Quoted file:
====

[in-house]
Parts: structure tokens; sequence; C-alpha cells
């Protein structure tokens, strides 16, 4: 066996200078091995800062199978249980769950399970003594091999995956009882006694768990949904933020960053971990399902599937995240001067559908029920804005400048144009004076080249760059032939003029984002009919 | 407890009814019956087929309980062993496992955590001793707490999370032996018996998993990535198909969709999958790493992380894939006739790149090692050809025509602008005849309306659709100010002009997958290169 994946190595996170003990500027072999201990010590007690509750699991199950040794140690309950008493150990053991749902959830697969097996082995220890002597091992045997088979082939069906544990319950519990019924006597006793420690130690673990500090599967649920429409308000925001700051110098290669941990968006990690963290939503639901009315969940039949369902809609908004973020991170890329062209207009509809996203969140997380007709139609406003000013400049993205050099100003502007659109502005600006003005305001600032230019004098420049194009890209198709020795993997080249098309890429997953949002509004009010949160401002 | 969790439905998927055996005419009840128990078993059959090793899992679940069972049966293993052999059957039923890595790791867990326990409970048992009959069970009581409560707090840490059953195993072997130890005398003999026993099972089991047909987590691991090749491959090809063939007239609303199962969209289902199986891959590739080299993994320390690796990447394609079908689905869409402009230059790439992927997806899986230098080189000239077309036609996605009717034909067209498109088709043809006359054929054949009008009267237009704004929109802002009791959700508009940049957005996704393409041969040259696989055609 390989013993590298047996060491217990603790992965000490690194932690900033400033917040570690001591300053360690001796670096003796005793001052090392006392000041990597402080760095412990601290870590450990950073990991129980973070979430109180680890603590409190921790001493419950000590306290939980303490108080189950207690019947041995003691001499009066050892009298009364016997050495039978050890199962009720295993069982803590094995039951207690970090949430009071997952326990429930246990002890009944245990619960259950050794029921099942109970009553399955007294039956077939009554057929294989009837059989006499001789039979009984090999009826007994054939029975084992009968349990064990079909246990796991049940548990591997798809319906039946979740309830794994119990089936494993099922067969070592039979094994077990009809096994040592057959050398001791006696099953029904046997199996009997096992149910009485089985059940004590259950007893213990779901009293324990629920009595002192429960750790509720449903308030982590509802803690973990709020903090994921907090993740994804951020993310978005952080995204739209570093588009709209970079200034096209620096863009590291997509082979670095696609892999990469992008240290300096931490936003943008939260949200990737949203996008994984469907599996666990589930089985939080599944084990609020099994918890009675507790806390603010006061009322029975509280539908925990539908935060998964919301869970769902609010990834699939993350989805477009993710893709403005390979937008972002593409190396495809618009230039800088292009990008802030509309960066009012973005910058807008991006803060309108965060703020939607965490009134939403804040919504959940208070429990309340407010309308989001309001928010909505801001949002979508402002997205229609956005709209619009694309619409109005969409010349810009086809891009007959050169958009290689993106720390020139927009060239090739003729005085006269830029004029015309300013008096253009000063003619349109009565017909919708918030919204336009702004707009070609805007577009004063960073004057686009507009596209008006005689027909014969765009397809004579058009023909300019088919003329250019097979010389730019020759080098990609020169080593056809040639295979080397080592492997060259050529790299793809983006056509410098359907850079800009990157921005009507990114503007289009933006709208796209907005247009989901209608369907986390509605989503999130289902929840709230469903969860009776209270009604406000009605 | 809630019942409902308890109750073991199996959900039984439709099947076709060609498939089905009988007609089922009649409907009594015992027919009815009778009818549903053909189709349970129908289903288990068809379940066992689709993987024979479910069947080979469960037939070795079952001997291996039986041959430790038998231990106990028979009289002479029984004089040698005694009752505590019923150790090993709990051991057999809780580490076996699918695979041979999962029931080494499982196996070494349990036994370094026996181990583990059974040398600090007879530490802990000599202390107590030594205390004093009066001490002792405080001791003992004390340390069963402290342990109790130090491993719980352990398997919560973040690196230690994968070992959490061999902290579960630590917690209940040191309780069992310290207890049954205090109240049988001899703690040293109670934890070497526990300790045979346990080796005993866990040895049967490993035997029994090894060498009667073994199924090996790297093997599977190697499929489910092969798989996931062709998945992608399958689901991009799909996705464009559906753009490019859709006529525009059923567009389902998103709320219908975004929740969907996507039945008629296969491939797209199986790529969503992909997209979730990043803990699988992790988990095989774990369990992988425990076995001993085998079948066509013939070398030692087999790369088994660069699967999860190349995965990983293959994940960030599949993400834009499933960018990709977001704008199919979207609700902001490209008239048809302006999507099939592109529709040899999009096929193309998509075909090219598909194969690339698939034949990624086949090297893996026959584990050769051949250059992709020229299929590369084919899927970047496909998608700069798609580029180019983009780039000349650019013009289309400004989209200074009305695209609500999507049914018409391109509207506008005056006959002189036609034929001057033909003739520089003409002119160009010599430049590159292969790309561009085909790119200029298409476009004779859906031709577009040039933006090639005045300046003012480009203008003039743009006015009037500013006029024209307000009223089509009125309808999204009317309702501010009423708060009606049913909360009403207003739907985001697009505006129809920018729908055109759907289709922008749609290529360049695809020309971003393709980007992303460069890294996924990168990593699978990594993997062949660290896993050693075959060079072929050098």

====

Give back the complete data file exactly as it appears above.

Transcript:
[in-house]
Parts: structure tokens; sequence; C-alpha cells
């Protein structure tokens, strides 16, 4: 066996200078091995800062199978249980769950399970003594091999995956009882006694768990949904933020960053971990399902599937995240001067559908029920804005400048144009004076080249760059032939003029984002009919 | 407890009814019956087929309980062993496992955590001793707490999370032996018996998993990535198909969709999958790493992380894939006739790149090692050809025509602008005849309306659709100010002009997958290169 994946190595996170003990500027072999201990010590007690509750699991199950040794140690309950008493150990053991749902959830697969097996082995220890002597091992045997088979082939069906544990319950519990019924006597006793420690130690673990500090599967649920429409308000925001700051110098290669941990968006990690963290939503639901009315969940039949369902809609908004973020991170890329062209207009509809996203969140997380007709139609406003000013400049993205050099100003502007659109502005600006003005305001600032230019004098420049194009890209198709020795993997080249098309890429997953949002509004009010949160401002 | 969790439905998927055996005419009840128990078993059959090793899992679940069972049966293993052999059957039923890595790791867990326990409970048992009959069970009581409560707090840490059953195993072997130890005398003999026993099972089991047909987590691991090749491959090809063939007239609303199962969209289902199986891959590739080299993994320390690796990447394609079908689905869409402009230059790439992927997806899986230098080189000239077309036609996605009717034909067209498109088709043809006359054929054949009008009267237009704004929109802002009791959700508009940049957005996704393409041969040259696989055609 390989013993590298047996060491217990603790992965000490690194932690900033400033917040570690001591300053360690001796670096003796005793001052090392006392000041990597402080760095412990601290870590450990950073990991129980973070979430109180680890603590409190921790001493419950000590306290939980303490108080189950207690019947041995003691001499009066050892009298009364016997050495039978050890199962009720295993069982803590094995039951207690970090949430009071997952326990429930246990002890009944245990619960259950050794029921099942109970009553399955007294039956077939009554057929294989009837059989006499001789039979009984090999009826007994054939029975084992009968349990064990079909246990796991049940548990591997798809319906039946979740309830794994119990089936494993099922067969070592039979094994077990009809096994040592057959050398001791006696099953029904046997199996009997096992149910009485089985059940004590259950007893213990779901009293324990629920009595002192429960750790509720449903308030982590509802803690973990709020903090994921907090993740994804951020993310978005952080995204739209570093588009709209970079200034096209620096863009590291997509082979670095696609892999990469992008240290300096931490936003943008939260949200990737949203996008994984469907599996666990589930089985939080599944084990609020099994918890009675507790806390603010006061009322029975509280539908925990539908935060998964919301869970769902609010990834699939993350989805477009993710893709403005390979937008972002593409190396495809618009230039800088292009990008802030509309960066009012973005910058807008991006803060309108965060703020939607965490009134939403804040919504959940208070429990309340407010309308989001309001928010909505801001949002979508402002997205229609956005709209619009694309619409109005969409010349810009086809891009007959050169958009290689993106720390020139927009060239090739003729005085006269830029004029015309300013008096253009000063003619349109009565017909919708918030919204336009702004707009070609805007577009004063960073004057686009507009596209008006005689027909014969765009397809004579058009023909300019088919003329250019097979010389730019020759080098990609020169080593056809040639295979080397080592492997060259050529790299793809983006056509410098359907850079800009990157921005009507990114503007289009933006709208796209907005247009989901209608369907986390509605989503999130289902929840709230469903969860009776209270009604406000009605 | 809630019942409902308890109750073991199996959900039984439709099947076709060609498939089905009988007609089922009649409907009594015992027919009815009778009818549903053909189709349970129908289903288990068809379940066992689709993987024979479910069947080979469960037939070795079952001997291996039986041959430790038998231990106990028979009289002479029984004089040698005694009752505590019923150790090993709990051991057999809780580490076996699918695979041979999962029931080494499982196996070494349990036994370094026996181990583990059974040398600090007879530490802990000599202390107590030594205390004093009066001490002792405080001791003992004390340390069963402290342990109790130090491993719980352990398997919560973040690196230690994968070992959490061999902290579960630590917690209940040191309780069992310290207890049954205090109240049988001899703690040293109670934890070497526990300790045979346990080796005993866990040895049967490993035997029994090894060498009667073994199924090996790297093997599977190697499929489910092969798989996931062709998945992608399958689901991009799909996705464009559906753009490019859709006529525009059923567009389902998103709320219908975004929740969907996507039945008629296969491939797209199986790529969503992909997209979730990043803990699988992790988990095989774990369990992988425990076995001993085998079948066509013939070398030692087999790369088994660069699967999860190349995965990983293959994940960030599949993400834009499933960018990709977001704008199919979207609700902001490209008239048809302006999507099939592109529709040899999009096929193309998509075909090219598909194969690339698939034949990624086949090297893996026959584990050769051949250059992709020229299929590369084919899927970047496909998608700069798609580029180019983009780039000349650019013009289309400004989209200074009305695209609500999507049914018409391109509207506008005056006959002189036609034929001057033909003739520089003409002119160009010599430049590159292969790309561009085909790119200029298409476009004779859906031709577009040039933006090639005045300046003012480009203008003039743009006015009037500013006029024209307000009223089509009125309808999204009317309702501010009423708060009606049913909360009403207003739907985001697009505006129809920018729908055109759907289709922008749609290529360049695809020309971003393709980007992303460069890294996924990168990593699978990594993997062949660290896993050693075959060079072929050098």